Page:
Ministers will consider actions at their next meeting, in case of non-reversal of Turkey’s actions contrary to UN Security Council Resolutions 550/84 and 789/92, following the Statement of the Members of the European Council from 25 March 2021, which reaffirmed the determination of the EU, in case of renewed provocations and unilateral actions in breach of international law, to use the instruments and options at its disposal to defend its interests and those of its Member States, as well as to uphold regional stability.

State aid: Commission approves amendment to Dutch scheme, including €1.8 billion budget increase, to further support companies in the context of the coronavirus outbreak | EU Commission Press

The European Commission has found the modifications to an existing Dutch scheme to support companies affected by the coronavirus outbreak to be in line with the State aid Temporary Framework. The Commission approved the original scheme in June 2020 (SA.57712), and its subsequent modifications in November 2020 (SA.59535), in February 2021 (SA.60166), in March 2021 (SA.62241) and in June 2021 (SA.63257). Under the scheme, the aid will take the form of direct grants to cover fixed costs incurred by the beneficiaries. The Netherlands notified some further modifications to the existing scheme, including: (i) an overall budget increase by €1.8 billion; (ii) an extension of the eligible period, to cover the months from July to September 2021; (iii) a modification of the maximum aid amount for large enterprises; and (iv) a prolongation of additional aid for companies active in the agricultural sector. The Commission found that the Dutch scheme, as amended, continue to be in line with the conditions set out in the Temporary Framework. In particular, the aid (i) will not exceed €225,000 per company active in the primary production of agriculture products, €270,000 per company active in the fishery and aquaculture sector, and €1.8 million per company active in other sectors; and (ii) will be granted no later than 31 December 2021. The Commission concluded that the Dutch scheme, as modified, remains necessary, appropriate and proportionate to remedy a serious disturbance in the economy of a Member State, in line with Article 107(3)(b) TFEU and the conditions set out in the Temporary Framework. On this basis, the Commission approved the measures under EU State aid rules. More information on the Temporary Framework and other actions taken by the Commission to address the economic impact of the coronavirus pandemic can be found here. The non-confidential version of the decision will be made available under the case number SA.63984 in the State aid register on the Commission’s competition website once any confidentiality issues have been resolved.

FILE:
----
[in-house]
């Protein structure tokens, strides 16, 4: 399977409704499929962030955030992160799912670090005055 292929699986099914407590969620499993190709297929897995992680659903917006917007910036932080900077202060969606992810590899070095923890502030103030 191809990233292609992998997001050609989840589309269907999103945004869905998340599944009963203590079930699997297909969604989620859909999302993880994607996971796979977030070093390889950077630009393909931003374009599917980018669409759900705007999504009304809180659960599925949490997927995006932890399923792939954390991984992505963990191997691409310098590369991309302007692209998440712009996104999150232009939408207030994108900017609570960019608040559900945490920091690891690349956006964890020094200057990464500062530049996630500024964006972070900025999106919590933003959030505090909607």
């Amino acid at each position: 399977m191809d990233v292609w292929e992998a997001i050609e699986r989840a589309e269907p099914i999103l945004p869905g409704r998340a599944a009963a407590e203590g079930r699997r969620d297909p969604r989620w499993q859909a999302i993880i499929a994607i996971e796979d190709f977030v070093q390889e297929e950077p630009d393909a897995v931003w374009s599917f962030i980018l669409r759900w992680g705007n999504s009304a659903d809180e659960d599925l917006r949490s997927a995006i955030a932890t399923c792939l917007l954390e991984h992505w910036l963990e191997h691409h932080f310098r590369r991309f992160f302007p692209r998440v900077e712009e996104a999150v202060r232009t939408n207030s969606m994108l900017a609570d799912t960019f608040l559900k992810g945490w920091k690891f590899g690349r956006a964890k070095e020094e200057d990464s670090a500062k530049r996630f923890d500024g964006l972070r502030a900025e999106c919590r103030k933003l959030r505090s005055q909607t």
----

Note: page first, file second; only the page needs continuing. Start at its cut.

State aid: Commission approves €800 million Italian scheme to compensate airports and ground-handling operators for the damage suffered due to the coronavirus outbreak | EU Commission Press

The European Commission has approved, under EU State aid rules, a €800 million Italian scheme to compensate airports and ground-handling operators for the damage suffered due to the coronavirus outbreak and the travel restrictions that Italy and other countries had to implement to limit the spread of the virus.

Executive Vice-President Margrethe Vestager in charge of competition policy, said: “Airports are among the companies that have been hit particularly hard by the coronavirus outbreak. This €800 million scheme will enable Italy to compensate them for the damage suffered as a direct result of the travel restrictions that Italy and other countries had to implement to limit the spread of the virus. We continue working in close cooperation with Member States to find workable solutions to mitigate the economic impact of the coronavirus outbreak, in line with EU rules.”

The Italian scheme

Italy notified to the Commission an aid measure to compensate airports and ground-handling operators for the damage suffered during the period between 1 March and 14 July 2020 due to the coronavirus outbreak and the travel restrictions in place.